Muhyiddin: US, China owe global responsibility to end trade dispute

Home Minister Tan Sri Muhyiddin Yassin says Malaysia views the trade war between the US and China with grave concern as it exposes a country’s economy to the vulnerabilities of trade tensions. — Picture by Shafwan Zaidon
Home Minister Tan Sri Muhyiddin Yassin says Malaysia views the trade war between the US and China with grave concern as it exposes a country’s economy to the vulnerabilities of trade tensions. — Picture by Shafwan Zaidon

WASHINGTON, Sept 17 ― Malaysia believes that the United States and China owe a global responsibility to find an amicable solution to their trade war.

Speaking at a forum in Washington DC, Malaysian Home Minister Tan Sri Muhyiddin Yassin noted that all economies were part and parcel of the global economic ecosystem.

Bearing that in mind, he said, it was only prudent that the US and China started considering not only their own interests, but also the interests of all other nations in finding ways to end the trade war.

“Only by being prudent and considerate of the interests of all nations will global prosperity prevail and be shared by all,” he said.

Muhyiddin, who is on a working visit to the US, was addressing the Banyan Tree Leadership Forum, themed on US-Malaysia economic, political and strategic relations, at the Centre for Strategic and International Studies in the US capital yesterday.

Muhyiddin said that as the world’s two biggest economies prospered partly because of their trade with developing economies, any reversal in the total trade of the developing economies as a result of the current trade war would also have an adverse impact on the economy of both countries.

The former international trade and industry minister said Malaysia viewed the trade war between the US and China with grave concern as it  exposed a country’s economy to the vulnerabilities of trade tensions.

The situation, he said, also created uncertainty that had caused a shift in the global supply chain and an increase in protectionism.

 “The uncertainty will have a far-reaching impact on world trade for years to come, and of course threatens global prosperity,” he warned, adding that developing economies that mainly relied on their trade with both countries to spur domestic growth would be badly affected by the ensuing conflict.

Muhyiddin arrived here on Sunday for the first leg of a working visit aimed at strengthening Kuala Lumpur-Washington linkages in the field of security. The trip will also see him visiting New York.

The minister also spoke about the need to safeguard peace and stability in Southeast Asia, an important precondition for growing regional and global prosperity.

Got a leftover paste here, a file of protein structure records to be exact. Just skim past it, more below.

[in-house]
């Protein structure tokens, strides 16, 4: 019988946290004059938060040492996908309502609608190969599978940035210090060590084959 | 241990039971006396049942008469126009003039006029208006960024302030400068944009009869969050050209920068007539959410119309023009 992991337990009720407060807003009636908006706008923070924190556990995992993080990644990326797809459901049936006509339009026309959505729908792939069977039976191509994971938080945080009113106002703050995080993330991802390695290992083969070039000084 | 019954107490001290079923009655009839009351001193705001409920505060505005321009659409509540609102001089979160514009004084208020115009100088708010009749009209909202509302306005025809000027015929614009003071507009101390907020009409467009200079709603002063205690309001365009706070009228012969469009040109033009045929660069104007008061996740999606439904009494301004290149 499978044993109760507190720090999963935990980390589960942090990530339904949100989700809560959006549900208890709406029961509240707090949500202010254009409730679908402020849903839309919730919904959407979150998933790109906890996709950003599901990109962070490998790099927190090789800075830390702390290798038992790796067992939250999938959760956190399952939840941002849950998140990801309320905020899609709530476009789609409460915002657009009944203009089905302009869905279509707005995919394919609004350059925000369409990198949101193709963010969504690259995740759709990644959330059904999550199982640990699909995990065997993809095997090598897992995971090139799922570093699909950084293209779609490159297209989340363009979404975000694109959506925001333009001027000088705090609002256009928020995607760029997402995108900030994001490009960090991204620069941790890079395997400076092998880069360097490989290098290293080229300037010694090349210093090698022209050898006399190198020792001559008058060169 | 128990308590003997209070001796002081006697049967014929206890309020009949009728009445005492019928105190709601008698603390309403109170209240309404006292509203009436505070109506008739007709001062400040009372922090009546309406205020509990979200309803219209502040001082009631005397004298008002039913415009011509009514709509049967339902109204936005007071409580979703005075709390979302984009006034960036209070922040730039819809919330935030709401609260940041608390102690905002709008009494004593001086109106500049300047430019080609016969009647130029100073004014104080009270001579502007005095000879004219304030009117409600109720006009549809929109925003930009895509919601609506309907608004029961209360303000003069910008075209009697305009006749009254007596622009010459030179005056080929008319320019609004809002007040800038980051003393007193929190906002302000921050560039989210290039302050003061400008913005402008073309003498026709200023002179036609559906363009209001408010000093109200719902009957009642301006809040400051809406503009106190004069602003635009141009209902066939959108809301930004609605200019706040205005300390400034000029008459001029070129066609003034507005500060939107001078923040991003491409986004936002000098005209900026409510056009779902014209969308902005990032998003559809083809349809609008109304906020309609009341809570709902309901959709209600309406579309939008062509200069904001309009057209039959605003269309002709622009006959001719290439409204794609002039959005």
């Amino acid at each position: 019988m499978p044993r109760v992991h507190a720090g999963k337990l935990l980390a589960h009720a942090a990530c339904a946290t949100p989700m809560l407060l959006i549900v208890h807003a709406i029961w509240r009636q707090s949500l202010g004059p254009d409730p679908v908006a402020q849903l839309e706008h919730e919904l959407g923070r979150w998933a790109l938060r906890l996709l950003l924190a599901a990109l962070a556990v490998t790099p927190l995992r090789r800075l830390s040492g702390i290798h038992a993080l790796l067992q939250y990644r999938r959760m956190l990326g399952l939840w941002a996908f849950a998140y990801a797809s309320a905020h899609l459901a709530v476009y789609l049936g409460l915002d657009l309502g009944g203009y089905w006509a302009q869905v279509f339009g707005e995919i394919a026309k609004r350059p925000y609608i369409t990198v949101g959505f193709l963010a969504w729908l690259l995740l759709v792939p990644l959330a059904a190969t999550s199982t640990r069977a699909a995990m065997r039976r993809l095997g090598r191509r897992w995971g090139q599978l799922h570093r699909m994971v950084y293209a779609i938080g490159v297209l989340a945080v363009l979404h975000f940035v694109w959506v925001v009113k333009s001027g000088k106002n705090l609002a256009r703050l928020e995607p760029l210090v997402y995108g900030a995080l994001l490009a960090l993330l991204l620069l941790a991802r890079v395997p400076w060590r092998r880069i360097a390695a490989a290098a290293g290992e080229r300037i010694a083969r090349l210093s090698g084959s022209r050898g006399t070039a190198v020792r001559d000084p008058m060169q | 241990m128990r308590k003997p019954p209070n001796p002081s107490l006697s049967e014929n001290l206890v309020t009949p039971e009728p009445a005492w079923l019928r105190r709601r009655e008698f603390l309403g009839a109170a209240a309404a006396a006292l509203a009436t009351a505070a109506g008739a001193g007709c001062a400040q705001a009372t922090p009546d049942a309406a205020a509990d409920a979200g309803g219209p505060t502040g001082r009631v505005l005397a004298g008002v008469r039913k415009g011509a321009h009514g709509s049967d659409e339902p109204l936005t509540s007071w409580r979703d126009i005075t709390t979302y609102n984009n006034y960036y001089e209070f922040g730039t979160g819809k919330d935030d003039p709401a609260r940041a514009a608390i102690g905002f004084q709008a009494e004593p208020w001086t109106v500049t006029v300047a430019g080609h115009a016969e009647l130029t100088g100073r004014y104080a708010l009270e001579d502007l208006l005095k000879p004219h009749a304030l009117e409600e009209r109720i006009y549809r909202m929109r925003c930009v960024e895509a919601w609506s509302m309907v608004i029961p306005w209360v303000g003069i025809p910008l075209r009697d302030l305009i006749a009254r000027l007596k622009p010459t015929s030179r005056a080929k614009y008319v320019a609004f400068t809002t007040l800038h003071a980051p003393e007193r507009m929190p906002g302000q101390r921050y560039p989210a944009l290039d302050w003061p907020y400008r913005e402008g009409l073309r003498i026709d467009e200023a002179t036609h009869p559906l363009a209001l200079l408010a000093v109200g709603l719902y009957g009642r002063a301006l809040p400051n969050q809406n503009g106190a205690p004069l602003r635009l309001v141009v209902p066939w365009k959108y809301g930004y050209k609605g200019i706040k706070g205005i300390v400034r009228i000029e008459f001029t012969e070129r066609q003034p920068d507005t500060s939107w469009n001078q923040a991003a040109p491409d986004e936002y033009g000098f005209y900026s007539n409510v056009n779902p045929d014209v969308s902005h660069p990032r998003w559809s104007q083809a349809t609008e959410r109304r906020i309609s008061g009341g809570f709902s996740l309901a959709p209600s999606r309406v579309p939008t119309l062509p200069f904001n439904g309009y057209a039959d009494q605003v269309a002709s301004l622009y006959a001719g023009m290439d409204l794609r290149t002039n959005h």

In this context, Muhyiddin said he would like to envisage Malaysia as a linchpin nation with a primary role to bridge the Pacific and Indian Ocean regions.

The other roles, he noted, should also be about building partnerships with countries in the two regions to spur domestic, regional and global economic growth, and binding those nations through institutions that promote shared security, shared prosperity and shared identity.

“These three inextricably related linchpin roles of bridging, building and binding the two oceanic regions require Malaysia to initiate and strengthen genuine cooperation with multiple countries, including the US,” he said.

Muhyiddin also underlined Malaysia’s belief that if all nations worked towards maintaining regional and global peace and security by respecting each other’s sovereignty and freedom, all nations would reap the fruits of global prosperity.

He drove home the point that for global peace and security to sustain, the importance of preserving each other’s security must be shared by all nations.

“We must reach an agreement that your security is also my security. Only when all countries are committed to maintaining shared security will global peace and prosperity prevail,” Muhyiddin said.

He cautioned that when countries opted to overzealously pursue their own interests and got trapped in a zero-sum game that threatened each other’s security, the whole world would collapse.

“And all of us will suffer from global uncertainty, poverty and deprivation of freedom. This is certainly not our aim,” he concluded. ― Bernama

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